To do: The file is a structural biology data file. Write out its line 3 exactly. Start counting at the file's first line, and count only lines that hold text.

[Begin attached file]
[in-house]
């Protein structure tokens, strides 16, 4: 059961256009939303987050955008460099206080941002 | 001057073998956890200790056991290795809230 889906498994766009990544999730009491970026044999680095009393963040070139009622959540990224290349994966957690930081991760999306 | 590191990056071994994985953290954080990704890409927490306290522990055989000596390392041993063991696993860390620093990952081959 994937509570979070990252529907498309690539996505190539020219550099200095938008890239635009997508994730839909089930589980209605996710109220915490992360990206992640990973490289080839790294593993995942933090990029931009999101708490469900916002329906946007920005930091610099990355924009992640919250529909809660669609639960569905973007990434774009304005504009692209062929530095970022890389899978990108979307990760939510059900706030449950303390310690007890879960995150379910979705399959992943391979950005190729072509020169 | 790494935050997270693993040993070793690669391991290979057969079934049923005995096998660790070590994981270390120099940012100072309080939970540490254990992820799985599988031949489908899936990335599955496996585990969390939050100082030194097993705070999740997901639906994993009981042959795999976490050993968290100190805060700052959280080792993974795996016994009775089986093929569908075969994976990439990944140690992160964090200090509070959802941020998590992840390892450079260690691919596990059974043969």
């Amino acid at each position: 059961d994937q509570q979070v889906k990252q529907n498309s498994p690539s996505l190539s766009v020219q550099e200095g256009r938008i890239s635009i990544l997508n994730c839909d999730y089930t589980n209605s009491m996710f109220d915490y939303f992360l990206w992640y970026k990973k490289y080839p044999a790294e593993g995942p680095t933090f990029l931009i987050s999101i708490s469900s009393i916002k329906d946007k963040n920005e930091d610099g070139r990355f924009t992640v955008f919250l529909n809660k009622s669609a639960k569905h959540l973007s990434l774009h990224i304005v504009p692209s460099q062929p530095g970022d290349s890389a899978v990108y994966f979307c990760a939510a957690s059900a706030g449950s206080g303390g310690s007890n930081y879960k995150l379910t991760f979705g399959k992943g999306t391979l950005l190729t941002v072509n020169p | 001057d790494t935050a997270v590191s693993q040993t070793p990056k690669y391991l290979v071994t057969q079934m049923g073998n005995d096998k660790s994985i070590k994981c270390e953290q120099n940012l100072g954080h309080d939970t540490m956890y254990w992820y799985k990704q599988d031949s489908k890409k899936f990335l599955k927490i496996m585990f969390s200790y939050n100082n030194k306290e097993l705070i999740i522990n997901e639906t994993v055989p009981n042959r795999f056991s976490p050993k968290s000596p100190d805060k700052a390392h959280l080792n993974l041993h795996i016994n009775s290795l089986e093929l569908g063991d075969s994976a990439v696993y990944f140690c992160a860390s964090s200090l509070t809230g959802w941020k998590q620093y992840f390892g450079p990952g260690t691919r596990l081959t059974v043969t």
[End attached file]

């Amino acid at each position: 059961d994937q509570q979070v889906k990252q529907n498309s498994p690539s996505l190539s766009v020219q550099e200095g256009r938008i890239s635009i990544l997508n994730c839909d999730y089930t589980n209605s009491m996710f109220d915490y939303f992360l990206w992640y970026k990973k490289y080839p044999a790294e593993g995942p680095t933090f990029l931009i987050s999101i708490s469900s009393i916002k329906d946007k963040n920005e930091d610099g070139r990355f924009t992640v955008f919250l529909n809660k009622s669609a639960k569905h959540l973007s990434l774009h990224i304005v504009p692209s460099q062929p530095g970022d290349s890389a899978v990108y994966f979307c990760a939510a957690s059900a706030g449950s206080g303390g310690s007890n930081y879960k995150l379910t991760f979705g399959k992943g999306t391979l950005l190729t941002v072509n020169p | 001057d790494t935050a997270v590191s693993q040993t070793p990056k690669y391991l290979v071994t057969q079934m049923g073998n005995d096998k660790s994985i070590k994981c270390e953290q120099n940012l100072g954080h309080d939970t540490m956890y254990w992820y799985k990704q599988d031949s489908k890409k899936f990335l599955k927490i496996m585990f969390s200790y939050n100082n030194k306290e097993l705070i999740i522990n997901e639906t994993v055989p009981n042959r795999f056991s976490p050993k968290s000596p100190d805060k700052a390392h959280l080792n993974l041993h795996i016994n009775s290795l089986e093929l569908g063991d075969s994976a990439v696993y990944f140690c992160a860390s964090s200090l509070t809230g959802w941020k998590q620093y992840f390892g450079p990952g260690t691919r596990l081959t059974v043969t």